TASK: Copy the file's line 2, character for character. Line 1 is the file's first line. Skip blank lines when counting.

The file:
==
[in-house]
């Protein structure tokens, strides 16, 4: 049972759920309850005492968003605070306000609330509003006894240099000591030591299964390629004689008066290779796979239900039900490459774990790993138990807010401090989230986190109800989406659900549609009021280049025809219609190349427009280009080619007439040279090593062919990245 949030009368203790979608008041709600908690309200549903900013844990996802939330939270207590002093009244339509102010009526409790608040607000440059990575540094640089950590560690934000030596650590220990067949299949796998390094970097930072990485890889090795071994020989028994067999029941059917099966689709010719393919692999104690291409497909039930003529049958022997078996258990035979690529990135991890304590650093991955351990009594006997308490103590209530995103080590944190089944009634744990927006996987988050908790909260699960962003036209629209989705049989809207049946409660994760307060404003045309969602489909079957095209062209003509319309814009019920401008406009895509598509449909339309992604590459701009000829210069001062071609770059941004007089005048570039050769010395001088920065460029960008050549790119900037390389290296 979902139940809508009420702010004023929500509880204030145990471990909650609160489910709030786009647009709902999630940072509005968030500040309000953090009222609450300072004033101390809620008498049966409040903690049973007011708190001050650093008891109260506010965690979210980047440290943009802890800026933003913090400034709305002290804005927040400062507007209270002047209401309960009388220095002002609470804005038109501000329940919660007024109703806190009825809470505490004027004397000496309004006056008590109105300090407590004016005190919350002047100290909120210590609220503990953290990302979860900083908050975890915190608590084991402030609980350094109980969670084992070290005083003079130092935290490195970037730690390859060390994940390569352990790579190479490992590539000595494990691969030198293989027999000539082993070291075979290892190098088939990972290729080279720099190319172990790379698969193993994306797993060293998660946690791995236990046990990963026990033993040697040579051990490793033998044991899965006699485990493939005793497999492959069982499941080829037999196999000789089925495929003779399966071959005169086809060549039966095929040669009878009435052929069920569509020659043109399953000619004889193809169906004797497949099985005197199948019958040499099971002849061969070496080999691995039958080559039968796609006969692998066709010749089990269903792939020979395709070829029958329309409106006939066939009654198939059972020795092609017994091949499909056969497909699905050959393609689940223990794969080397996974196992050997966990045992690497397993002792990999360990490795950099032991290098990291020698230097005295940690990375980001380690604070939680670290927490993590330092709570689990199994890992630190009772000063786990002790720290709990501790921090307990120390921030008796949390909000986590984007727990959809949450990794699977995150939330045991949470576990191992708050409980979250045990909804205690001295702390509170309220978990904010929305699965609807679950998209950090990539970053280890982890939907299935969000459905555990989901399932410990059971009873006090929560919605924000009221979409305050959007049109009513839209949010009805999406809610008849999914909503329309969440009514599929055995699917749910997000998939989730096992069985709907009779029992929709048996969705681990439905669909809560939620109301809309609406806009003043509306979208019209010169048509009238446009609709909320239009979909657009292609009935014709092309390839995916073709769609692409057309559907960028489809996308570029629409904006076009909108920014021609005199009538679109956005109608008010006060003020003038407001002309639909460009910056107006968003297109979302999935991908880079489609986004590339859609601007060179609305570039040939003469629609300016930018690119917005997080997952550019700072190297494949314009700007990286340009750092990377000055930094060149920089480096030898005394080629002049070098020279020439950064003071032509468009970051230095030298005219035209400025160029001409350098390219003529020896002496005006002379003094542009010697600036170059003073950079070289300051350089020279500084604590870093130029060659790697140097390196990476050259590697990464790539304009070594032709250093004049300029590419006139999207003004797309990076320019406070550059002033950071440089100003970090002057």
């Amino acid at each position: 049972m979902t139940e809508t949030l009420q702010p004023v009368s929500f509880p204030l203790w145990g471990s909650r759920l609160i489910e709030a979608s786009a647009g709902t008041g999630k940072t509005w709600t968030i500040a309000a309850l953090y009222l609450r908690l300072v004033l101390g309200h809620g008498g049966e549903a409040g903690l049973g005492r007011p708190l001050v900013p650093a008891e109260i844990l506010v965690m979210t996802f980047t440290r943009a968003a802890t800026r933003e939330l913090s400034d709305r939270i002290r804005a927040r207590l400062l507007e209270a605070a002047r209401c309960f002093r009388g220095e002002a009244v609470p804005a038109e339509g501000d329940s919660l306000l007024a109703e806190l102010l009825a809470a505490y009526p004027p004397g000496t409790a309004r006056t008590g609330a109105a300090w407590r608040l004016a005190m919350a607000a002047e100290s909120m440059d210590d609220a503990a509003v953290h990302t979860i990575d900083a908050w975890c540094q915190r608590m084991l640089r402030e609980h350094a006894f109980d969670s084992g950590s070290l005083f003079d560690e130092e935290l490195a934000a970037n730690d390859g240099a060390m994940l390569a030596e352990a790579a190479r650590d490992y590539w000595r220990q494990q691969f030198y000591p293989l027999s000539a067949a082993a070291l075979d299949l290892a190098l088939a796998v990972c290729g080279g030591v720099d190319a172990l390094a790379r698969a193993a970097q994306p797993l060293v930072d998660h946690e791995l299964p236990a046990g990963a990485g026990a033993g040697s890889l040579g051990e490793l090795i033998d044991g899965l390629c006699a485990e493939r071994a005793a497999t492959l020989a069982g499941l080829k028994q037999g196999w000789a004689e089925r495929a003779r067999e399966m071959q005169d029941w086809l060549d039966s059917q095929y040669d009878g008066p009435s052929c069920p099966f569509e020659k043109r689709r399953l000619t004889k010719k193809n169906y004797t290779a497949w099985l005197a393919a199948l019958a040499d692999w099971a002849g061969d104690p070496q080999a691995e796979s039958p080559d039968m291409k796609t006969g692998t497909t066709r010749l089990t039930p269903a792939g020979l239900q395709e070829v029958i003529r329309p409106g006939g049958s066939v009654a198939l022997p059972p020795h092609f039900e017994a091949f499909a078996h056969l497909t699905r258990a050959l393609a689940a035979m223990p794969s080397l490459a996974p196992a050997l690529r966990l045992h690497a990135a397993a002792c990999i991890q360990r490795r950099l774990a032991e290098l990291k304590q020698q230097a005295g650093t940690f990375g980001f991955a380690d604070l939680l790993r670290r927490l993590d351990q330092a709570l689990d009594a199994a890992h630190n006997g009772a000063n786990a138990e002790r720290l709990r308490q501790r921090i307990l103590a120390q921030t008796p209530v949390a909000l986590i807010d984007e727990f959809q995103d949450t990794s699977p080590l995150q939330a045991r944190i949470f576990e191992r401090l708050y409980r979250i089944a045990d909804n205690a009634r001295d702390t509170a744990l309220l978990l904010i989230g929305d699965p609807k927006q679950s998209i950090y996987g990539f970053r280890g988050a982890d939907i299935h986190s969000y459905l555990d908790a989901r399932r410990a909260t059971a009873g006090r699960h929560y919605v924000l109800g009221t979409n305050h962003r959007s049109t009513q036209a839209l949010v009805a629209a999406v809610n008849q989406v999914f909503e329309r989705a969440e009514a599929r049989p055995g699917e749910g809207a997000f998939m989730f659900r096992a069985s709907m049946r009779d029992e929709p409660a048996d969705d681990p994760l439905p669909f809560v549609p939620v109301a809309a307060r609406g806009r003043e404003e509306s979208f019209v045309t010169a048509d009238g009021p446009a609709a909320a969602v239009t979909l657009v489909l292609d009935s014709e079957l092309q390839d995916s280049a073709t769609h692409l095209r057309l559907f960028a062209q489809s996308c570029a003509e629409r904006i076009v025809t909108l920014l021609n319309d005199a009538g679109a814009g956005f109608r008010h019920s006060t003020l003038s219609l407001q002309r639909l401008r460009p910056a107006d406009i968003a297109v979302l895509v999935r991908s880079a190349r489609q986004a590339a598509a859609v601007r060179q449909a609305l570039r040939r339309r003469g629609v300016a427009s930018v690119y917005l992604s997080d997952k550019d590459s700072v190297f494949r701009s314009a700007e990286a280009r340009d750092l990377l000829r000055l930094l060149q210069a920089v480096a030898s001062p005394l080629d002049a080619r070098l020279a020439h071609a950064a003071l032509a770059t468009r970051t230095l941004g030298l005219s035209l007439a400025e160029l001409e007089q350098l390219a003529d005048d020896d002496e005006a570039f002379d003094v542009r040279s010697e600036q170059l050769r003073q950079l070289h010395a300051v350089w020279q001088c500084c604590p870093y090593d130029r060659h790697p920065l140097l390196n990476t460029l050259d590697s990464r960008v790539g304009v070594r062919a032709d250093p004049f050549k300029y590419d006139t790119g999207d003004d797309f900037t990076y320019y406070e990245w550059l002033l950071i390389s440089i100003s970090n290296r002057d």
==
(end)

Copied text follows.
């Protein structure tokens, strides 16, 4: 049972759920309850005492968003605070306000609330509003006894240099000591030591299964390629004689008066290779796979239900039900490459774990790993138990807010401090989230986190109800989406659900549609009021280049025809219609190349427009280009080619007439040279090593062919990245 949030009368203790979608008041709600908690309200549903900013844990996802939330939270207590002093009244339509102010009526409790608040607000440059990575540094640089950590560690934000030596650590220990067949299949796998390094970097930072990485890889090795071994020989028994067999029941059917099966689709010719393919692999104690291409497909039930003529049958022997078996258990035979690529990135991890304590650093991955351990009594006997308490103590209530995103080590944190089944009634744990927006996987988050908790909260699960962003036209629209989705049989809207049946409660994760307060404003045309969602489909079957095209062209003509319309814009019920401008406009895509598509449909339309992604590459701009000829210069001062071609770059941004007089005048570039050769010395001088920065460029960008050549790119900037390389290296 979902139940809508009420702010004023929500509880204030145990471990909650609160489910709030786009647009709902999630940072509005968030500040309000953090009222609450300072004033101390809620008498049966409040903690049973007011708190001050650093008891109260506010965690979210980047440290943009802890800026933003913090400034709305002290804005927040400062507007209270002047209401309960009388220095002002609470804005038109501000329940919660007024109703806190009825809470505490004027004397000496309004006056008590109105300090407590004016005190919350002047100290909120210590609220503990953290990302979860900083908050975890915190608590084991402030609980350094109980969670084992070290005083003079130092935290490195970037730690390859060390994940390569352990790579190479490992590539000595494990691969030198293989027999000539082993070291075979290892190098088939990972290729080279720099190319172990790379698969193993994306797993060293998660946690791995236990046990990963026990033993040697040579051990490793033998044991899965006699485990493939005793497999492959069982499941080829037999196999000789089925495929003779399966071959005169086809060549039966095929040669009878009435052929069920569509020659043109399953000619004889193809169906004797497949099985005197199948019958040499099971002849061969070496080999691995039958080559039968796609006969692998066709010749089990269903792939020979395709070829029958329309409106006939066939009654198939059972020795092609017994091949499909056969497909699905050959393609689940223990794969080397996974196992050997966990045992690497397993002792990999360990490795950099032991290098990291020698230097005295940690990375980001380690604070939680670290927490993590330092709570689990199994890992630190009772000063786990002790720290709990501790921090307990120390921030008796949390909000986590984007727990959809949450990794699977995150939330045991949470576990191992708050409980979250045990909804205690001295702390509170309220978990904010929305699965609807679950998209950090990539970053280890982890939907299935969000459905555990989901399932410990059971009873006090929560919605924000009221979409305050959007049109009513839209949010009805999406809610008849999914909503329309969440009514599929055995699917749910997000998939989730096992069985709907009779029992929709048996969705681990439905669909809560939620109301809309609406806009003043509306979208019209010169048509009238446009609709909320239009979909657009292609009935014709092309390839995916073709769609692409057309559907960028489809996308570029629409904006076009909108920014021609005199009538679109956005109608008010006060003020003038407001002309639909460009910056107006968003297109979302999935991908880079489609986004590339859609601007060179609305570039040939003469629609300016930018690119917005997080997952550019700072190297494949314009700007990286340009750092990377000055930094060149920089480096030898005394080629002049070098020279020439950064003071032509468009970051230095030298005219035209400025160029001409350098390219003529020896002496005006002379003094542009010697600036170059003073950079070289300051350089020279500084604590870093130029060659790697140097390196990476050259590697990464790539304009070594032709250093004049300029590419006139999207003004797309990076320019406070550059002033950071440089100003970090002057």